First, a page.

The Stress(ed) World and Hans Selye

The Stress(ed) World and Hans Selye

SHORT FEATURES and FACES ARTICLE 80 years after Hans Selye introduced the concept and term ‘stress’ there is a very substantial body of evidence that psychological stress is linked to the pathogenesis of several common human diseases. According to the American Institute of Stress, stress is America’s #1 health problem. Two-thirds of all office visits […]

George P. Chrousos – 30 years of Stress Research

George P. Chrousos – 30 years of Stress Research

SHORT FEATURES and FACES ARTICLE George P. Chrousos is professor and chairman of the Department of Pediatrics at the Athens University Medical School, and Distinguished Visiting Scientist, National Institute of Child Health and Human Development (NICHD), NIH, Bethesda, Maryland. He was for many years Section Chief, and later Branch Chief of the Pediatric and Reproductive […]

Robert Sapolsky and Why Zebras Don’t get Ulcers

Robert Sapolsky and Why Zebras Don’t get Ulcers

SHORT FEATURES and FACES ARTICLE Robert Sapolsky, a neuroendocrinologist and John A. and Cynthia Fry Gunn Professor at Stanford University, has focused his research on issues of stress and neuronal degeneration, as well as on the possibilities of gene therapy strategies for protecting susceptible neurons from disease. In his Science article, entitled ‘Why Stress Is […]

Gerald Weissmann, Meryl Streep, Mechnikov and Inflammation: It’s Complicated

Gerald Weissmann, Meryl Streep, Mechnikov and Inflammation: It’s Complicated

SHORT FEATURES and FACES ARTICLE In a recent Editorial, Gerald Weissmann, in his typical elegant and provocative style, mingles Hollywood stars and movie characters with some major pathology phenomena. The recent movie ‘It’s Complicated’ inspired the Editor-in-Chief of the FASEB journal to find some striking similarities between some of the movie’s features and the cardinal […]

Beta Blockers Hold Substantial Potential for Therapeutical Interventions in Cancer

Beta Blockers Hold Substantial Potential for Therapeutical Interventions in Cancer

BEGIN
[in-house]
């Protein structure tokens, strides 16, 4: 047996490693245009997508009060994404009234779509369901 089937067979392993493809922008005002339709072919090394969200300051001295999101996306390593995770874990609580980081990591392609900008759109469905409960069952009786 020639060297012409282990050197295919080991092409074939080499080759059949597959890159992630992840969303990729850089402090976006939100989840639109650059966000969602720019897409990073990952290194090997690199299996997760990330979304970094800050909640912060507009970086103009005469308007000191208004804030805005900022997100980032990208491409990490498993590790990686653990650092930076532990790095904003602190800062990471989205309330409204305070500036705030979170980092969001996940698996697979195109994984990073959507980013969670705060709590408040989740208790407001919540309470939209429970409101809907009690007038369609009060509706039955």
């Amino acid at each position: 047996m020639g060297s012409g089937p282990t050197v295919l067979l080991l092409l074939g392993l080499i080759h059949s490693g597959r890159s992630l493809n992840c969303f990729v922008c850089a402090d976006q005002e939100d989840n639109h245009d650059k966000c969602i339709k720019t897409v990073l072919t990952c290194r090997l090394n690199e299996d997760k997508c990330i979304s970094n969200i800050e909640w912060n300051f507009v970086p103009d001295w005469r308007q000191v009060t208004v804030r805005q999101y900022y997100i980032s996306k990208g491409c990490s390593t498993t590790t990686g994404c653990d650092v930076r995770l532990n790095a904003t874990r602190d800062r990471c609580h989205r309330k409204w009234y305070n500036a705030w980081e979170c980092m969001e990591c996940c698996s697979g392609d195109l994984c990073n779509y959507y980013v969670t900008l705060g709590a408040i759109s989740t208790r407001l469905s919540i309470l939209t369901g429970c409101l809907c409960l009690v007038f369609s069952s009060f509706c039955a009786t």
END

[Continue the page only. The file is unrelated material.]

EVOLVING CONCEPTS ARTICLE Recently, more than 10 studies [see References 1-11], published in the last 3-4 years indicate the presence of high intratumoral concentrations of catecholamines and that these neurohormonal mediators affect key components of tumor biology such as tumor growth, angiogenesis, and migration or invasion [for details see References 12-13]. These studies suggest that […]

Celebrities, Stress and Cancer

Celebrities, Stress and Cancer

SHORT FEATURES and FACES ARTICLE Recently, several websites have reported that Michael Douglas has been diagnosed with throat cancer. The actor believes a combination of his previous hard-driving lifestyle and the stresses of the past 12 months may have caused the cancer. He tells UK’s Daily Mirror that stress was a major factor: “This type […]

Stress Response, Sex and Immunity: the Female Superiority

Stress Response, Sex and Immunity: the Female Superiority

SHORT FEATURES and FACES ARTICLE In this recent perspective, George Chrousos, M.D., discusses some new evidence indicating gender-specific differences in the actions of glucocorticoids and why women are superior to men in dealing with stress and infections. These gender differences are discussed from an evolutionary perspective, including gene network evolution and steroid molecular actions, as […]

The Stress-Susceptible Individual and the Risk for Inflammatory Diseases

The Stress-Susceptible Individual and the Risk for Inflammatory Diseases

SHORT FEATURES and FACES ARTICLE In this recent editorial Gailen Marshall, Editor-in-Chief of Annals of Allergy, Asthma & Immunology, discusses the topic of identifying and stratifying stress-susceptible individuals and established patients, and the relevance of correlating this susceptibility to the presence and/or progression of immune-mediated inflammatory conditions. An increasing body of evidence suggests stress is […]

Stress and Rheumatic Diseases

Stress and Rheumatic Diseases

SHORT FEATURES and FACES ARTICLE In this editorial Afton Hassett and Daniel Clauw, of University of Michigan Medical School, discuss some aspects of the complex interactions between psychological stress and the onset, expression and progression of rheumatic diseases. The authors mention that some studies in this research area are limited by the use of cross-sectional […]

Bridging Neurosciences and Immunology – An Overview

Bridging Neurosciences and Immunology – An Overview

HISTORY OVERVIEWS The brain and the immune system, or the “supersystems”, a term coined by Tomio Tada (1997), are the two major adaptive systems of the body. Although the immune system has been often regarded as autonomous, the evidence accumulated over several decades indicates that the central nervous system (CNS) receives messages from the immune […]